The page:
Issue 9, June 21, 2013

Bacterial Leaf Spot of English Ivy

English Ivy (Hedera helix) is a ground cover/clinging vine with attractive, dark green, and glossy leaves. In the landscape, it is commonly used in shaded areas, where grass and other plants may be difficult to become established. Several leaf spots are known to infect English Ivy, but one of the more common is Bacterial Leaf Spot caused by Xanthomonas campestris pv. Hederae.

Photo 1. Bacterial Leaf Spot of Hedera helix.

This disease can be found anywhere plants are grown outdoors. Leaves closest to the ground or near wet areas are more severely affected. The leaves in the picture above were collected from vines trailing on the ground. Nearby vines that were climbing were unaffected by the disease.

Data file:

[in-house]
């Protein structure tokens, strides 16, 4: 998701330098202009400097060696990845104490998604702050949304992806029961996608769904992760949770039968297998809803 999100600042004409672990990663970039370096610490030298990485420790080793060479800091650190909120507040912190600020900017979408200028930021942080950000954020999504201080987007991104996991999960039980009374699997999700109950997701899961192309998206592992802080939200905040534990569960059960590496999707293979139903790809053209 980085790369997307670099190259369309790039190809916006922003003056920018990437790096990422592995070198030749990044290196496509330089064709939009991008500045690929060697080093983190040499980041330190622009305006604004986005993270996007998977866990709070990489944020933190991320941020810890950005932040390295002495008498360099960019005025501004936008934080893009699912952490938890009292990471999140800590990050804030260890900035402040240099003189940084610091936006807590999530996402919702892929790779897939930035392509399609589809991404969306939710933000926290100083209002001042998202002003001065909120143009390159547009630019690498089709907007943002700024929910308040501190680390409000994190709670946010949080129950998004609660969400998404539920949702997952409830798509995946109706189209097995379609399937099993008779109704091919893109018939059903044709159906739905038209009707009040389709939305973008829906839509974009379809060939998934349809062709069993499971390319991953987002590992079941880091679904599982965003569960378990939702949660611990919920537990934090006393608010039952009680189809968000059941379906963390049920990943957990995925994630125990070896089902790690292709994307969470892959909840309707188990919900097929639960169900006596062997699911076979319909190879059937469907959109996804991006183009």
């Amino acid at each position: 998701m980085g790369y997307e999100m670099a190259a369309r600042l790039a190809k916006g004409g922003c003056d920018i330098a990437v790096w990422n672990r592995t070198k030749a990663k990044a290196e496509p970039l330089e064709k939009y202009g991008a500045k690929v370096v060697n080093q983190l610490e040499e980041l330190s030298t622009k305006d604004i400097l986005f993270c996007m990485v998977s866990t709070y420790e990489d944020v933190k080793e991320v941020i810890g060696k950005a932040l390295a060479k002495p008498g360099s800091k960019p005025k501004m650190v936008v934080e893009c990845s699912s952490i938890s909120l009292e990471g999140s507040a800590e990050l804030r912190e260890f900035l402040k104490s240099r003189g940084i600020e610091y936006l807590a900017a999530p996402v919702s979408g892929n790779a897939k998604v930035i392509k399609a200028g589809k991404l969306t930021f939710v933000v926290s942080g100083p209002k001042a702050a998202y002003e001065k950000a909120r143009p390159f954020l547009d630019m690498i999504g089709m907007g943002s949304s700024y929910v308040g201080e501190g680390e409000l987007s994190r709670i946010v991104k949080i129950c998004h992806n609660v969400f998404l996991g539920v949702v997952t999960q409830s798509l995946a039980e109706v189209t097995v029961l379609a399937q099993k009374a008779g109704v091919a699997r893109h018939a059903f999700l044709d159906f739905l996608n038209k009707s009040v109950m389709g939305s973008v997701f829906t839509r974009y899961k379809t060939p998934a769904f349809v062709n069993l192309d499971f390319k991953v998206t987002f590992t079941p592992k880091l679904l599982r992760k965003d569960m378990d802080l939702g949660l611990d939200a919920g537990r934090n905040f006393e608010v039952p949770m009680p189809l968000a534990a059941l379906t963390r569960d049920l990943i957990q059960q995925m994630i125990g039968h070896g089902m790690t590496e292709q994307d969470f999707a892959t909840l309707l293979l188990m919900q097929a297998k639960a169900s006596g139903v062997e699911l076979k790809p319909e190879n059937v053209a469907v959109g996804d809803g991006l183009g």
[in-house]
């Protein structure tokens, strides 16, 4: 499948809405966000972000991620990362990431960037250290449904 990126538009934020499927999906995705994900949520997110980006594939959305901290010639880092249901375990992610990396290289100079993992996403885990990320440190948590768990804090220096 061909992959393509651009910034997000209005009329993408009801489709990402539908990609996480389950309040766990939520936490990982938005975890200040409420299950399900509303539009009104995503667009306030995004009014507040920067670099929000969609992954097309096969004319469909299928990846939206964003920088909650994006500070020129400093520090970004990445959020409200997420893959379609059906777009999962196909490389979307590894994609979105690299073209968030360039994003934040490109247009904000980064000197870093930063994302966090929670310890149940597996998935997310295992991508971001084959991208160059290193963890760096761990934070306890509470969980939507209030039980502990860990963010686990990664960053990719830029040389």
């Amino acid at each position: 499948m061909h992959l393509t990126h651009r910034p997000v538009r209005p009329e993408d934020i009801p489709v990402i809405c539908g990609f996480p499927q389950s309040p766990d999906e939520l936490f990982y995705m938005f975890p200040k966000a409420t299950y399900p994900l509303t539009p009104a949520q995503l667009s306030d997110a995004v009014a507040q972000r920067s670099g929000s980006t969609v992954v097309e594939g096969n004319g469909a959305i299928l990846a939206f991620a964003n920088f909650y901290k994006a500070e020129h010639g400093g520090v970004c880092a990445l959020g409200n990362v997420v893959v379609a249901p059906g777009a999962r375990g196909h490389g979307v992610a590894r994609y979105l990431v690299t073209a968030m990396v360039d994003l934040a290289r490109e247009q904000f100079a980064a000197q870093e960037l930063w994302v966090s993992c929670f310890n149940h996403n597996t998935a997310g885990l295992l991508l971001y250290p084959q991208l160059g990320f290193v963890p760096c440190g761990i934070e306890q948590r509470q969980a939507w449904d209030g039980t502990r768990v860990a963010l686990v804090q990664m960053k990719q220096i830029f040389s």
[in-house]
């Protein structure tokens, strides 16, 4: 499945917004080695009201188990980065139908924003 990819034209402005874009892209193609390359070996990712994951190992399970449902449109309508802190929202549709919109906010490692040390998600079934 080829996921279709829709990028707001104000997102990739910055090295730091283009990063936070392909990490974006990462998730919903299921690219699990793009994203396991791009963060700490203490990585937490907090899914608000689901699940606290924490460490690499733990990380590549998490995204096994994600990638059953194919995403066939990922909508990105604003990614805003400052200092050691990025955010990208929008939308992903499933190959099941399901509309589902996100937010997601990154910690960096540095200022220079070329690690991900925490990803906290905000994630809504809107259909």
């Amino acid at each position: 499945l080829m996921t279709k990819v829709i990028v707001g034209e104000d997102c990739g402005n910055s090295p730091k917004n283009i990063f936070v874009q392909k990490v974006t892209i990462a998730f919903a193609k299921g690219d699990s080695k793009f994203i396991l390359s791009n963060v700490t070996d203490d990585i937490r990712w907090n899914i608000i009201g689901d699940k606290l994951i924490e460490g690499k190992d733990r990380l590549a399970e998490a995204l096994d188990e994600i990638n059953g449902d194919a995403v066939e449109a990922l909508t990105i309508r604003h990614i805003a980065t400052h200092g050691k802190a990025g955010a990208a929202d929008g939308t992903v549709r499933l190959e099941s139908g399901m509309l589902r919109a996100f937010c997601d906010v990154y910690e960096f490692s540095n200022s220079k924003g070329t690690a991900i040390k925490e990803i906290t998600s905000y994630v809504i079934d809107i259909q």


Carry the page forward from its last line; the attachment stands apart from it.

Bacterial Leaf Spot infections are favored by frequent rainfall and/or overhead irrigation. Splashing water and/or working with wet plants promote the spread the pathogen. The bacteria enters the plant through natural openings (e.g. stomates) or through wounds.

Control Options

  • When purchasing English ivy, select disease free plants.
  • Remove affected plant material as soon as you observe symptoms. Dispose of diseased plant tissue by burning or removing from the site.
  • Keep plant tissue as dry as possible. Water early in the day, so that plants have a chance to dry before the evening. Periodically thin vines to reduce dense growth and to promote drying.
  • Several pesticides are labeled to prevent bacterial leaf spot. Consult the Commercial Landscape & Turfgrass Pest Management Handbook or Pest Management for the Home Landscape for lists of recommended products.

Travis Cleveland

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